By BEN LEDBETTER
The Cape Fear Memorial Bridge is 51 years old and serves as a major connection between New Hanover and Brunswick counties.
However, it requires costly routine maintenance and getting it funded through the North Carolina Department of Transportation is doubtful.
According to the NCDOT, annual maintenance for the bridge costs $550,000. Traffic volume is also projected to increase to 81,900 vehicles per day by 2045.
While there was an unsolicited proposal to fund a replacement bridge with tolls, the Wilmington Urban Area Planning Organization voted 7-5 to reject that proposal at its Wednesday, July 28 meeting. The Wilmington MPO serves New Hanover, Brunswick and Pender counties.
While the traditional funding for the bridge would have been through the prioritization process through the State Transportation Improvement Program, NCDOT Div. 3 Engineer Chad Kimes stated in a presentation that getting a large non-tolled project included in the next 10-year cycle is unlikely.
Kimes stated the potential benefits of a public-private partnership are the project being fully funded from the beginning, an advanced replacement schedule and maintenance being the developer’s responsibility.
One disadvantage of moving forward is unknown toll rates during the planning stages and those would not be known until bids are received.
"I am pleased with the outcome of today's vote in which the WMPO board rejected the proposal to replace the Cape Fear Memorial Bridge with a toll bridge," Wilmington Mayor Bill Saffo said in a statement. "I look forward to working with our state and regional partners to find a responsible solution to replacing this iconic bridge that does not involve double taxing Wilmington residents."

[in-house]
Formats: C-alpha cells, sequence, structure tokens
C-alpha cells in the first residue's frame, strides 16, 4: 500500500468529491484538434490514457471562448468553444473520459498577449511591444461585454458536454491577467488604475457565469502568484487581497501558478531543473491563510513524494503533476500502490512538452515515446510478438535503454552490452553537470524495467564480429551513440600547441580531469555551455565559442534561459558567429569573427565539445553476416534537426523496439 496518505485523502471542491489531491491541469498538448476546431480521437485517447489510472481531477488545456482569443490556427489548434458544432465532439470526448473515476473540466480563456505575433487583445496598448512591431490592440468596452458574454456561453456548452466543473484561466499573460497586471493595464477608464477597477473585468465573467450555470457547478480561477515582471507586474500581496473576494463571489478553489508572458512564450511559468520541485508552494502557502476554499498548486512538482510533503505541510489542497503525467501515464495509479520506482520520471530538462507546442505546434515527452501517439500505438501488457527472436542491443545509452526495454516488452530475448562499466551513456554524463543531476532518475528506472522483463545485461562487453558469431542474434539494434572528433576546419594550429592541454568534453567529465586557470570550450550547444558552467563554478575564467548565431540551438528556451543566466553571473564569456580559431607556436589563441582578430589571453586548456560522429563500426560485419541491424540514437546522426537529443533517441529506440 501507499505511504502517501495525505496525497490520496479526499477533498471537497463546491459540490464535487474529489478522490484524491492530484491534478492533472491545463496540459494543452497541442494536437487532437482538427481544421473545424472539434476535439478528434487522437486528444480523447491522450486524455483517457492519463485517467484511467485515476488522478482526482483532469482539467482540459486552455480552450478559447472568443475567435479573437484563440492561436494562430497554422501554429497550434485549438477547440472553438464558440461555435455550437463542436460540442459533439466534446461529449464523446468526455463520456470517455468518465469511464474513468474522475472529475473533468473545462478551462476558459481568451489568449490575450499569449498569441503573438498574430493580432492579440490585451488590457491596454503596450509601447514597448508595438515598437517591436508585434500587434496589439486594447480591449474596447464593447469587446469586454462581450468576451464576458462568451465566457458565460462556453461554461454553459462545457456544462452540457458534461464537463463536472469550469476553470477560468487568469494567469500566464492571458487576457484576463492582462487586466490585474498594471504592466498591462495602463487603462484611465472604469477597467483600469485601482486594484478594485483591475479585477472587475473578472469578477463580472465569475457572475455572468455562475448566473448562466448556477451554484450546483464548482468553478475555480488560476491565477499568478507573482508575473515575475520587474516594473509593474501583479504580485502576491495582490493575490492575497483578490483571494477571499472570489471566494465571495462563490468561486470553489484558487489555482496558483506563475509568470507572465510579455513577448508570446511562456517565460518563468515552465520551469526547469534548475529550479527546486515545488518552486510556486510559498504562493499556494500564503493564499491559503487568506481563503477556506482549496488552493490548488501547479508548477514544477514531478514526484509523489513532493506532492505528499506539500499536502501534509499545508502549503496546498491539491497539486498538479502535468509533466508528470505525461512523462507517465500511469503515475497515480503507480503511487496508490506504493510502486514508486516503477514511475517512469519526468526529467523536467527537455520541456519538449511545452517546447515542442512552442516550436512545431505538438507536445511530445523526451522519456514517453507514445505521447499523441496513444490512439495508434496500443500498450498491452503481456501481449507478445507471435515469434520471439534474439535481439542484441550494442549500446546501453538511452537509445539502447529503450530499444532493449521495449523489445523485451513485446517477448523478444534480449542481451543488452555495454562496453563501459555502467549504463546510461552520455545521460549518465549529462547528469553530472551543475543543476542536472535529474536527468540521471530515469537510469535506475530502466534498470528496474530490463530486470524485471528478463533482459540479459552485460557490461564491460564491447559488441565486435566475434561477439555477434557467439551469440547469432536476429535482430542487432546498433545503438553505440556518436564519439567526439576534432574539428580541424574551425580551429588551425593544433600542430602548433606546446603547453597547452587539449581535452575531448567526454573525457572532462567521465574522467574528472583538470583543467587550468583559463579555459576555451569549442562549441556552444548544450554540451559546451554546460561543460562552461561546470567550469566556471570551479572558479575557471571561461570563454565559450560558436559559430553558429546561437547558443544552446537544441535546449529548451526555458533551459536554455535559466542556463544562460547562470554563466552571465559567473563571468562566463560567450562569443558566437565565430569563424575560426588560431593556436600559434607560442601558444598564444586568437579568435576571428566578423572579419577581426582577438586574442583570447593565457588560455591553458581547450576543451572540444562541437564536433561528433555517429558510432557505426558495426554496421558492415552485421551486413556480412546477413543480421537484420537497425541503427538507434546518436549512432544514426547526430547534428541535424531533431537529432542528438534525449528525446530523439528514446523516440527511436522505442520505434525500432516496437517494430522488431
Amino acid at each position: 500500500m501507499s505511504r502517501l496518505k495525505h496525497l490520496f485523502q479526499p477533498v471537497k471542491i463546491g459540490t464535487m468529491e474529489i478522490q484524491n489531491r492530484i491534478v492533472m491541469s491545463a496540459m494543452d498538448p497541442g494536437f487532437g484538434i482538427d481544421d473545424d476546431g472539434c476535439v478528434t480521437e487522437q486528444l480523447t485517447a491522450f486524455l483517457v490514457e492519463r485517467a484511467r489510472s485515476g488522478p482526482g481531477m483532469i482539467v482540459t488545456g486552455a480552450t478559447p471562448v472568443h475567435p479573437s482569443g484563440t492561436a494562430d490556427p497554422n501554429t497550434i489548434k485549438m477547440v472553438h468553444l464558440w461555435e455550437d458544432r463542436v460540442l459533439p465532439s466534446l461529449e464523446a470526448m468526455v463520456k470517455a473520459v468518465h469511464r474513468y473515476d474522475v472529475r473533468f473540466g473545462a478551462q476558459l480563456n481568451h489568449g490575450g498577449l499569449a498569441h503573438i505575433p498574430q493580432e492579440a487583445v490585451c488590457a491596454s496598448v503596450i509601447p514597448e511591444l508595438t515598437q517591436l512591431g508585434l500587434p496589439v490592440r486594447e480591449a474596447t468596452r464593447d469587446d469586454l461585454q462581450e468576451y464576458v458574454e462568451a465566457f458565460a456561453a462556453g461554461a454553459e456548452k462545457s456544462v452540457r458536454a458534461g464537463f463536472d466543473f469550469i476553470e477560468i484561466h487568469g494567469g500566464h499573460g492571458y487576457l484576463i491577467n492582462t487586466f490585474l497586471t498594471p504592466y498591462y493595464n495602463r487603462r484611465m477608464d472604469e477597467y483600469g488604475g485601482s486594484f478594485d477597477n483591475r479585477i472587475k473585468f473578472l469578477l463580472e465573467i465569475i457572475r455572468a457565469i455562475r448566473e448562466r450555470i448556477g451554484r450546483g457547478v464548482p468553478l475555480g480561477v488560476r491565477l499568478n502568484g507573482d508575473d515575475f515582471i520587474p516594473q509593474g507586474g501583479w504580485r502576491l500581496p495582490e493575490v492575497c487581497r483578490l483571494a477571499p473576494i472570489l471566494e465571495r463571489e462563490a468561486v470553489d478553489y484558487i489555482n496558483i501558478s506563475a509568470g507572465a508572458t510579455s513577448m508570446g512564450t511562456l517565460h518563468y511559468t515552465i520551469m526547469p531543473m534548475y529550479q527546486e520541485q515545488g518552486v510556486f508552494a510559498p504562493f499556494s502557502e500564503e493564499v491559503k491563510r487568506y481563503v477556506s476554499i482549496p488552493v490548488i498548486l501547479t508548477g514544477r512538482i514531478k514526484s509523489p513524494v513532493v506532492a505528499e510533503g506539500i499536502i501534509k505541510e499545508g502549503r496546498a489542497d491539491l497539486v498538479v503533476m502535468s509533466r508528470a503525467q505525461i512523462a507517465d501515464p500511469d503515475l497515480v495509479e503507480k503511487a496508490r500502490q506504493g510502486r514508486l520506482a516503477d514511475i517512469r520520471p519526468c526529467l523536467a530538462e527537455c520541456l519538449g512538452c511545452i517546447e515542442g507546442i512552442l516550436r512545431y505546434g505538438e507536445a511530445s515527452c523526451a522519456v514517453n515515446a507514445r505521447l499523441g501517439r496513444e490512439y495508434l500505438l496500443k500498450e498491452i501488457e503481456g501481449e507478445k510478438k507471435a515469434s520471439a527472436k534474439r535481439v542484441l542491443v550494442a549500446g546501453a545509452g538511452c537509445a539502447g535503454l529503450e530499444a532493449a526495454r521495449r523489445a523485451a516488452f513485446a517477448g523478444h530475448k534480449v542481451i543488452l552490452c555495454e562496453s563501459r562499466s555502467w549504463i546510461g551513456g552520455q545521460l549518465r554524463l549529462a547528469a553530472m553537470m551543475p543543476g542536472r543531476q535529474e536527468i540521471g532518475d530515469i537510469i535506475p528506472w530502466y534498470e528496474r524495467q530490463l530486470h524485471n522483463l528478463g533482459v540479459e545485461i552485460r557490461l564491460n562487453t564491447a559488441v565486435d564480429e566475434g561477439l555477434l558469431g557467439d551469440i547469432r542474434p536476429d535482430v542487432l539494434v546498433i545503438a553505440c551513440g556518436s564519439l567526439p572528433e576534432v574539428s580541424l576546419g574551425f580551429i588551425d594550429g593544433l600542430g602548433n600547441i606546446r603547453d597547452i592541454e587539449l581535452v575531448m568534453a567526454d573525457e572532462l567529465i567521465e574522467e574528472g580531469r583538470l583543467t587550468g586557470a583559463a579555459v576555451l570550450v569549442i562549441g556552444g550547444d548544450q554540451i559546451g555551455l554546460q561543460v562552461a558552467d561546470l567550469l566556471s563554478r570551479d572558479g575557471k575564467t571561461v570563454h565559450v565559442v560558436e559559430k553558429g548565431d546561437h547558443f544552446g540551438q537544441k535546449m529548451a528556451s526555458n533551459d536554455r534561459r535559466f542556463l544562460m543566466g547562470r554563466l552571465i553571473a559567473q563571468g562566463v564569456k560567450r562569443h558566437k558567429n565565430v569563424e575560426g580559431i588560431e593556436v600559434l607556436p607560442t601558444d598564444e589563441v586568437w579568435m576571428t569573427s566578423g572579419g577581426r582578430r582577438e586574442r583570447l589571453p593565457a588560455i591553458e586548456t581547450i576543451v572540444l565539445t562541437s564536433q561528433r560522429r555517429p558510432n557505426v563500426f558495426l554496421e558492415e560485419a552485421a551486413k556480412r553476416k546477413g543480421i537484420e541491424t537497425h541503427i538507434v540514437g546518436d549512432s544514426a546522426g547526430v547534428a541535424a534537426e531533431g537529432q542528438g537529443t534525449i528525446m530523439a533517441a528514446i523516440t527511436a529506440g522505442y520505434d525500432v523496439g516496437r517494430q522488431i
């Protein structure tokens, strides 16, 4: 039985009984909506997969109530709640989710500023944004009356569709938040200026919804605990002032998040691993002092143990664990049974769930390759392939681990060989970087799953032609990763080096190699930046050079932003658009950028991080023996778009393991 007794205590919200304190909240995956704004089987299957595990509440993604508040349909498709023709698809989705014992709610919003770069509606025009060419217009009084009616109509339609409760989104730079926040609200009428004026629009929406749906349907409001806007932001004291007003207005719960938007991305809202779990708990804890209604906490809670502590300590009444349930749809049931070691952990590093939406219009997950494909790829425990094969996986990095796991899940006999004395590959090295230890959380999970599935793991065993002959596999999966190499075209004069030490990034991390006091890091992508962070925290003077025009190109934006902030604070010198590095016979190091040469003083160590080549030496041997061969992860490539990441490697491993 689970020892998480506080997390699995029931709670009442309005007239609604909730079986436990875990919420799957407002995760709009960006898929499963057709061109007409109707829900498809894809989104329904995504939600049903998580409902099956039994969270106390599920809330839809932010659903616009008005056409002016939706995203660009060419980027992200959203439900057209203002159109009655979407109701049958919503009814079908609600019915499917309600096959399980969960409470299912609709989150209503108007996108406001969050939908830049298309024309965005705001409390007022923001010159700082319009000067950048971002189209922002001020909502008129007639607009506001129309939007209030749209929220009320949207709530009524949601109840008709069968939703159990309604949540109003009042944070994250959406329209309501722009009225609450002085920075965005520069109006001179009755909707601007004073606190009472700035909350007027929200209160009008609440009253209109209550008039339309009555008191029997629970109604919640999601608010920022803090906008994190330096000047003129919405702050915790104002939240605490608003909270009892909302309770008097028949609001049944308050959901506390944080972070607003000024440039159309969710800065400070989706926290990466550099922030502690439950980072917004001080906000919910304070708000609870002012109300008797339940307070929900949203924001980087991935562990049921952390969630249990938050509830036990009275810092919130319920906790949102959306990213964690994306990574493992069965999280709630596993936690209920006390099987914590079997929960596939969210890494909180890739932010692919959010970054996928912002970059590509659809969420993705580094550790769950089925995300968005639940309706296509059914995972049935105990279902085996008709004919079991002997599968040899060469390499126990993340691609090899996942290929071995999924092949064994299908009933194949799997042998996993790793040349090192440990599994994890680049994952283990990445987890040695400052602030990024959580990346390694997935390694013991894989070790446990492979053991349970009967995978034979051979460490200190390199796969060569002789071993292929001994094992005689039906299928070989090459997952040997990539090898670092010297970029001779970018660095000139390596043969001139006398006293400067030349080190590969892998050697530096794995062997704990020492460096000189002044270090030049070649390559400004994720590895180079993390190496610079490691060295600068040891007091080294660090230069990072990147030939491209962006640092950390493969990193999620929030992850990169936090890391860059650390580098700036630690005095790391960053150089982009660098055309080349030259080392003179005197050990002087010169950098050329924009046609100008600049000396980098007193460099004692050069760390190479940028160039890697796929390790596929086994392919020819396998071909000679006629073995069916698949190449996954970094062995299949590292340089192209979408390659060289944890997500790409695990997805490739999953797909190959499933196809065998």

Leland Mayor Brenda Bozeman, who is also a Wilmington MPO board member, was one of the seven that voted against the proposal. She said in a statement that funding the bridge replacement with tolls would hurt the Brunswick County municipality's residents.
“Leland is home to many working families and seniors on fixed incomes who are all taxpayers of the State of North Carolina. Just like anyone else in this state, we have a right to free and accessible transportation routes," Bozeman said in a statement. " It’s also premature for NCDOT to push such a plan when a potential infusion of federal money for critical infrastructure is in the works. It’s strange to me that this plan is being pushed with such an aggressive timeline with no previous opportunity for public comment, particularly considering it has been discussed for several months in closed sessions. I encourage the NCDOT to take a hard look at this process and encourage the citizens of Leland and the entire region to make their voices heard and demand transparency moving forward."
According to the NCDOT, it received the proposal in late 2020 and any toll projects in the state must be approved by the local planning organization. The department of transportation reviewed it before forwarding it to the Wilmington MPO. The plans are considered confidential under state law. Should the Wilmington MPO want to move forward, it would have started a competitive bidding process.
Brunswick and New Hanover counties along with other area municipal governments have held meetings on the issue.
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